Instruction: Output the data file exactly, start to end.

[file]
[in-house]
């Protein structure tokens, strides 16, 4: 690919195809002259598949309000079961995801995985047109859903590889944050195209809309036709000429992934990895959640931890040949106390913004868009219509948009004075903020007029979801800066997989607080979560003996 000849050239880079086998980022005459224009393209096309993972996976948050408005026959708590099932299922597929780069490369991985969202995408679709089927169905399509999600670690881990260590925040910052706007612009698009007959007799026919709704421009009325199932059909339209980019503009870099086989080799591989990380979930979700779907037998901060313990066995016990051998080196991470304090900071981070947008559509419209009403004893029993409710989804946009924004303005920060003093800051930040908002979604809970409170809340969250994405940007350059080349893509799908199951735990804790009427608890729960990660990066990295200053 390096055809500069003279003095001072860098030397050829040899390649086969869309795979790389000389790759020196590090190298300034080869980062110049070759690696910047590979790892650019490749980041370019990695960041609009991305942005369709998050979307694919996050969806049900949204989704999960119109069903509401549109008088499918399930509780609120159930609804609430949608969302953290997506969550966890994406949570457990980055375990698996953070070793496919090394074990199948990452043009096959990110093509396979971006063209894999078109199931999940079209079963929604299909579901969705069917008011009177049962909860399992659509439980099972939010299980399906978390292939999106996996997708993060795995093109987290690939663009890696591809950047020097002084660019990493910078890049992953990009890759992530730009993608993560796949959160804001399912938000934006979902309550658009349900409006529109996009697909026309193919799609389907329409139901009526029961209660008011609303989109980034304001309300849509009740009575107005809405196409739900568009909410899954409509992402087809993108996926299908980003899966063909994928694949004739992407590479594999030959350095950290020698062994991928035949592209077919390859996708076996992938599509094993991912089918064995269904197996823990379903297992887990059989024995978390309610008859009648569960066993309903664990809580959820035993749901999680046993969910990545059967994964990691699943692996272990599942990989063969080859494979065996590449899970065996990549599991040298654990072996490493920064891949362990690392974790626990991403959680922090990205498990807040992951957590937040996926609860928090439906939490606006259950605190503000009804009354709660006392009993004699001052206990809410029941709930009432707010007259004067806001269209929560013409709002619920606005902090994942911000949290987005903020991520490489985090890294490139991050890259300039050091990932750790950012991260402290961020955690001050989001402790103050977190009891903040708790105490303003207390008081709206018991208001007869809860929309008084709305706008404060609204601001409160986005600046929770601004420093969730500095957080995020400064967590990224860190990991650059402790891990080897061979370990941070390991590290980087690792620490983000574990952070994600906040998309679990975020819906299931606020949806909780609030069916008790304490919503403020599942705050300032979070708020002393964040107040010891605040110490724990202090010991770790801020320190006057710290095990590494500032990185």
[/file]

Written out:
[in-house]
């Protein structure tokens, strides 16, 4: 690919195809002259598949309000079961995801995985047109859903590889944050195209809309036709000429992934990895959640931890040949106390913004868009219509948009004075903020007029979801800066997989607080979560003996 000849050239880079086998980022005459224009393209096309993972996976948050408005026959708590099932299922597929780069490369991985969202995408679709089927169905399509999600670690881990260590925040910052706007612009698009007959007799026919709704421009009325199932059909339209980019503009870099086989080799591989990380979930979700779907037998901060313990066995016990051998080196991470304090900071981070947008559509419209009403004893029993409710989804946009924004303005920060003093800051930040908002979604809970409170809340969250994405940007350059080349893509799908199951735990804790009427608890729960990660990066990295200053 390096055809500069003279003095001072860098030397050829040899390649086969869309795979790389000389790759020196590090190298300034080869980062110049070759690696910047590979790892650019490749980041370019990695960041609009991305942005369709998050979307694919996050969806049900949204989704999960119109069903509401549109008088499918399930509780609120159930609804609430949608969302953290997506969550966890994406949570457990980055375990698996953070070793496919090394074990199948990452043009096959990110093509396979971006063209894999078109199931999940079209079963929604299909579901969705069917008011009177049962909860399992659509439980099972939010299980399906978390292939999106996996997708993060795995093109987290690939663009890696591809950047020097002084660019990493910078890049992953990009890759992530730009993608993560796949959160804001399912938000934006979902309550658009349900409006529109996009697909026309193919799609389907329409139901009526029961209660008011609303989109980034304001309300849509009740009575107005809405196409739900568009909410899954409509992402087809993108996926299908980003899966063909994928694949004739992407590479594999030959350095950290020698062994991928035949592209077919390859996708076996992938599509094993991912089918064995269904197996823990379903297992887990059989024995978390309610008859009648569960066993309903664990809580959820035993749901999680046993969910990545059967994964990691699943692996272990599942990989063969080859494979065996590449899970065996990549599991040298654990072996490493920064891949362990690392974790626990991403959680922090990205498990807040992951957590937040996926609860928090439906939490606006259950605190503000009804009354709660006392009993004699001052206990809410029941709930009432707010007259004067806001269209929560013409709002619920606005902090994942911000949290987005903020991520490489985090890294490139991050890259300039050091990932750790950012991260402290961020955690001050989001402790103050977190009891903040708790105490303003207390008081709206018991208001007869809860929309008084709305706008404060609204601001409160986005600046929770601004420093969730500095957080995020400064967590990224860190990991650059402790891990080897061979370990941070390991590290980087690792620490983000574990952070994600906040998309679990975020819906299931606020949806909780609030069916008790304490919503403020599942705050300032979070708020002393964040107040010891605040110490724990202090010991770790801020320190006057710290095990590494500032990185």